Opinion: Here’s how Trump should replace Director of National Intelligence Dan Coats if he resigns
By Tom Rogan | 20 July 2018
If Director of National Intelligence Dan Coats resigns, President Trump should nominate retired Lt. Col. Jim Reese to replace him. The idea bears consideration in the context of two Coats problems.
First, the DNI represents an intelligence community that feels let down by Trump’s summit meeting performance with Russia President Vladimir Putin. As the interlocutor between the intelligence professionals and Trump, Coats may resign in protest, perhaps as early as this weekend. Second, it’s now clear that Coats lacks the president’s trust: on Thursday, the director had to be told by NBC News anchor Andrea Mitchell that Trump has invited Putin to a follow-up summit in Washington, D.C.
But if Coats does go, there’s no obvious replacement.
After all, the replacement will need to be someone who can win Trump’s trust (something as important for the intelligence community as for Trump) but also the trust of Congress. And considering the serious Russian policy related tensions between the White House and congressional Republicans and Democrats, striking the trust balance will be a challenge.
That brings me to Reese.
A former Delta Force officer who started his Delta tenure as a troop commander and then rose up to become Delta’s operations officer, Reese now leads a global security and risk management company, TigerSwan, and is a Fox News contributor. But he’s also a natural-born leader with the patriotism and brain power to match.
When FBI Director James Comey was fired by Trump, I wrote in favor of Reese becoming the next FBI director. And many of the qualities that I suggested made Reese suitable for the FBI’s top post also match him for the DNI position. As I noted in that piece, former Delta operator Thomas Greer (now sadly passed) argued that Reese “quite possibly would have made Ulysses S. Grant appear wanting when it came to working through chaos, calming nerves, and demanding the best out of subordinates.”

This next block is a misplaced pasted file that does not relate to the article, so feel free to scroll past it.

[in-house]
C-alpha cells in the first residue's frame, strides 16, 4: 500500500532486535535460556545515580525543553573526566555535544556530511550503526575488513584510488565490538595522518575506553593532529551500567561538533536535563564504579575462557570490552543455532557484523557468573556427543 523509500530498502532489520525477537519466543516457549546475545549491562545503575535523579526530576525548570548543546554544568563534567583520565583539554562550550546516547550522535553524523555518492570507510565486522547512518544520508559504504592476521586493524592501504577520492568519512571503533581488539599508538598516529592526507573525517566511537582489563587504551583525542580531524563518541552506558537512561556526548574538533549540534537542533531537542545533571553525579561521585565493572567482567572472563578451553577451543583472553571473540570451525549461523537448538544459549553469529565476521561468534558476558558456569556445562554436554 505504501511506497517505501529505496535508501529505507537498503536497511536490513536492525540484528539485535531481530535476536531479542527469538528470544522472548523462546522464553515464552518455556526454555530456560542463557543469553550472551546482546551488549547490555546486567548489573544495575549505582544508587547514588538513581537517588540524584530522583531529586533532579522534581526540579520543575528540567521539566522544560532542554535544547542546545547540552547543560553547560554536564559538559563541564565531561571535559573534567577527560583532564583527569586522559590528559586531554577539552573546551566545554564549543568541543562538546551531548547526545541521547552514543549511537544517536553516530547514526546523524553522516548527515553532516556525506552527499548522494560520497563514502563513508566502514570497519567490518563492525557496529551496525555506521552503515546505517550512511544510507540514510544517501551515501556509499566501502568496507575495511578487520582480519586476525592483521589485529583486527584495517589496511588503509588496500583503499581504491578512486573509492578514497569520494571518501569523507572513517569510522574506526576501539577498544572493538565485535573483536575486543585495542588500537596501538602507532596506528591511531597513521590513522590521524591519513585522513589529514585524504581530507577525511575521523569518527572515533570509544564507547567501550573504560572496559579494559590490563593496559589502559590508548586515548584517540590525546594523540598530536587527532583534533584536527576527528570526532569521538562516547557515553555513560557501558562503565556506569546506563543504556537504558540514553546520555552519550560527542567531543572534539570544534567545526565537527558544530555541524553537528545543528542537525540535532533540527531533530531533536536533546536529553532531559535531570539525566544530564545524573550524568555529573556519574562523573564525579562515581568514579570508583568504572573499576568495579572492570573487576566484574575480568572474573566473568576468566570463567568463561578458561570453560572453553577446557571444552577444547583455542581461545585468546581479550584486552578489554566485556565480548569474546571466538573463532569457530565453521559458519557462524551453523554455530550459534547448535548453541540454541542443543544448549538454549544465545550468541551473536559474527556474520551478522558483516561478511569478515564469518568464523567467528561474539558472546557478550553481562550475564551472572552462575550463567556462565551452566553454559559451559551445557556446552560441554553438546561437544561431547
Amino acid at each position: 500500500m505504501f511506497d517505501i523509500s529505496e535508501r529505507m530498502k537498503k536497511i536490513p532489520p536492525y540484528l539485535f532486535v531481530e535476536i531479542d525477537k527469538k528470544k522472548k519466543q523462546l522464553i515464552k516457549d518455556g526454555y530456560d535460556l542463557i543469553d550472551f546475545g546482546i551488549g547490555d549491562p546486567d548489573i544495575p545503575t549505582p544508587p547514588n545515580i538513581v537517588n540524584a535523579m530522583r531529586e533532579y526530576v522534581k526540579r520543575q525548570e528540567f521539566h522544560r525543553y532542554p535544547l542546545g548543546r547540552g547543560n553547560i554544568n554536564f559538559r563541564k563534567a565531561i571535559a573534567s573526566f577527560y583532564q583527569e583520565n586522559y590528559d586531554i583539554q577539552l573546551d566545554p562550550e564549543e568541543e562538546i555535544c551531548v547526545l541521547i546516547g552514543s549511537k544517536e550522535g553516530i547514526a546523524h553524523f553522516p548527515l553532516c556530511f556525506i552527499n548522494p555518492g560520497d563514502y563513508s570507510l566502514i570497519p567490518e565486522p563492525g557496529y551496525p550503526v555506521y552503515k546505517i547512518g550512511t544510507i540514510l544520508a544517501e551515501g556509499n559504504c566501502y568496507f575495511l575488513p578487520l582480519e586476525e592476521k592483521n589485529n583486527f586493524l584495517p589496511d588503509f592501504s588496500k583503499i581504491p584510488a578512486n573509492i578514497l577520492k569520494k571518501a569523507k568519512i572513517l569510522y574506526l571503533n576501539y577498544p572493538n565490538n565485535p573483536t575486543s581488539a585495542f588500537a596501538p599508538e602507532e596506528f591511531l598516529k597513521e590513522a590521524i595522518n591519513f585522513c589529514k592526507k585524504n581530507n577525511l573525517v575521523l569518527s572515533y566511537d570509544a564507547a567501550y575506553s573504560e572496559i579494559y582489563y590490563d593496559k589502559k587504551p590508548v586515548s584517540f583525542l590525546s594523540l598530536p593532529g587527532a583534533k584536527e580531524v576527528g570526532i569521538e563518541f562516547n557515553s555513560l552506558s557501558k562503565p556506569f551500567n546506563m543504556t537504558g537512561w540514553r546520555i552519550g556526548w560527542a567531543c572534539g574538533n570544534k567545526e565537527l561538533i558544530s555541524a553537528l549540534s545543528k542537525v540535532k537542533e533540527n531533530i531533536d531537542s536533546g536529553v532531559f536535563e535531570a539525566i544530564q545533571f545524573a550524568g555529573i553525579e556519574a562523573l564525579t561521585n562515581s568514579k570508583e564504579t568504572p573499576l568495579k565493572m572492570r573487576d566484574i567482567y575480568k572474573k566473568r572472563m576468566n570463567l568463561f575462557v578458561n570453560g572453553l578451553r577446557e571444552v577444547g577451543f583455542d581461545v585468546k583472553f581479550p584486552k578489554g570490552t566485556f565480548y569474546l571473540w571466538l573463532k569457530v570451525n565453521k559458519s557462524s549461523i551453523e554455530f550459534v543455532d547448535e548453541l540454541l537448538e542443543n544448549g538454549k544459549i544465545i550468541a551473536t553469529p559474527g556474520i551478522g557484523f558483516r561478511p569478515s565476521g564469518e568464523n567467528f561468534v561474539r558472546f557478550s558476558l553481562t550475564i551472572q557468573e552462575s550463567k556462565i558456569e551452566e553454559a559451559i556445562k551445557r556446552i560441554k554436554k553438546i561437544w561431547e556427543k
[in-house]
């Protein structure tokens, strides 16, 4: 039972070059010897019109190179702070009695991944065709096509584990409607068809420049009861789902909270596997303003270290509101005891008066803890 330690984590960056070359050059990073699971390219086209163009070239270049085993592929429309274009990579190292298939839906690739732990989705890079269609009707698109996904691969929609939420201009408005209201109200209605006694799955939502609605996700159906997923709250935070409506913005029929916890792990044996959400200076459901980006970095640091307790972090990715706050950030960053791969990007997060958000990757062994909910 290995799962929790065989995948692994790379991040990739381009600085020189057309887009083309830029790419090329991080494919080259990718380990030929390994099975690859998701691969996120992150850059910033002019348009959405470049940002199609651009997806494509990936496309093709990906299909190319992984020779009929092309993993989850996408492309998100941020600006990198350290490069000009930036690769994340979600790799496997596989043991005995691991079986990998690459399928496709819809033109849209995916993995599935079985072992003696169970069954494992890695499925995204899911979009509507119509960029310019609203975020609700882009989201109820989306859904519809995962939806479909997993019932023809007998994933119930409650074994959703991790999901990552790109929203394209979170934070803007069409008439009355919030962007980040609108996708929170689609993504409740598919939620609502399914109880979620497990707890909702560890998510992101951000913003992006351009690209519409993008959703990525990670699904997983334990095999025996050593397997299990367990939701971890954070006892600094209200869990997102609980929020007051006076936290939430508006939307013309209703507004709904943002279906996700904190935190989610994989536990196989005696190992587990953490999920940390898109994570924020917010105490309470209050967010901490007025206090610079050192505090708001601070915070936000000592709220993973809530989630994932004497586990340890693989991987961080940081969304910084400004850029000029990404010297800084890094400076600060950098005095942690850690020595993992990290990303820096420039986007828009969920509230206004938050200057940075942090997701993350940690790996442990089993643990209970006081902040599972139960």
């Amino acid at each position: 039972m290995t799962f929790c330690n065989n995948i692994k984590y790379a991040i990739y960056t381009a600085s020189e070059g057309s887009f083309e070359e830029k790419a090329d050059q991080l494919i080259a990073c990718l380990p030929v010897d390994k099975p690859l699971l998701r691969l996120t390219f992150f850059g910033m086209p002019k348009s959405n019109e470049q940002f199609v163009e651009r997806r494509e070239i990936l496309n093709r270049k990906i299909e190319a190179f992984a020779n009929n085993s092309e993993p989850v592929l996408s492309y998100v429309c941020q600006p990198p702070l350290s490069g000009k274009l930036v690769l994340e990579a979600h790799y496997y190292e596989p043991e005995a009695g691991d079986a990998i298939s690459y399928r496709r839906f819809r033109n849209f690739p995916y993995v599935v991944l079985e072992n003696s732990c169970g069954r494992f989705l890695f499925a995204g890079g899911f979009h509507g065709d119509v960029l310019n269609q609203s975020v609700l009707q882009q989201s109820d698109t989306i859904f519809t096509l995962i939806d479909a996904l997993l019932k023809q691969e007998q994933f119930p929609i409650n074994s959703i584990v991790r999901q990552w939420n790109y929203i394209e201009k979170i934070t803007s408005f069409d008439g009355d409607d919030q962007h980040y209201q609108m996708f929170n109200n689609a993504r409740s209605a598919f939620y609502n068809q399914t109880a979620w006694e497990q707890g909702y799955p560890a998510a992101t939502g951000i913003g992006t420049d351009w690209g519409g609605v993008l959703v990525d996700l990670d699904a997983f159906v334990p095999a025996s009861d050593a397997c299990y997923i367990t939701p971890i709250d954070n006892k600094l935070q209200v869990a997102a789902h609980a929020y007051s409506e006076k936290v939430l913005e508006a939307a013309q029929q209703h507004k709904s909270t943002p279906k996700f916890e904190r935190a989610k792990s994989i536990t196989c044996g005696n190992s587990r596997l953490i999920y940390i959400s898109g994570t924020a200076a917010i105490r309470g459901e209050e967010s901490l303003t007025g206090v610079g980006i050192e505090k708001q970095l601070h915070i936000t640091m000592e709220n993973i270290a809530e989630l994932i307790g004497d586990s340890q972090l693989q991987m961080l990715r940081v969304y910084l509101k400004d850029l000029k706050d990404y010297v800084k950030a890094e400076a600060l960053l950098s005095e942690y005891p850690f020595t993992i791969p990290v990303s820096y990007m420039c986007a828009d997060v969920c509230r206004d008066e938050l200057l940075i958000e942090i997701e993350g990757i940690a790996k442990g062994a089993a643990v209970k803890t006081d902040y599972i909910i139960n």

Greer speaks to what makes Reese most suitable for the DNI position: his approach to leadership. When I interviewed him just after Trump took office in 2017, Reese argued that leaders must be as good at listening as they are at leading. Open ears and a willingness to hear hard truths is sadly in short supply in mid-high level intelligence community leadership positions. But Reese is also relentlessly focused on entrepreneurial thinking: something that would be extremely beneficial for the disparate, overlapping, and excessively bureaucratic structure of America’s 16 separate intelligence agencies.
Leading a special operations effort in Iraq, for example, Reese struck gold by fusing his intelligence and strike personnel in shared purpose. Cultivating a team effort alongside relentless, innovative tactics, Reese’s team were instrumental in breaking the back of al Qaeda in Iraq. Were that mission synergy applied to the intelligence community’s various directorates, it would reap dividends for the community’s product: intelligence reports. Of course, that kind of leadership requires both energy and professional understanding. As a career special operations officer turned successful businessman, Reese has both qualities in abundance.
As important, Reese could win confirmation thru the Senate. A dedicated public servant who chose to serve and thrived in some of the toughest situations on Earth, Reese’s patriotism is above reproach. In turn, just as Trump would like Reese for his dedication to the mission and intolerance for excuses, senators would like Reese for his loyalty to the mission first. In the intelligence world, that means the pursuit of hidden prizes of truth held by foreign governments and non-state actors.
Put simply, alongside Gina Haspel at CIA, a DNI Reese would offer the leadership to deliver more intelligence products of more intrinsic value on more important issues.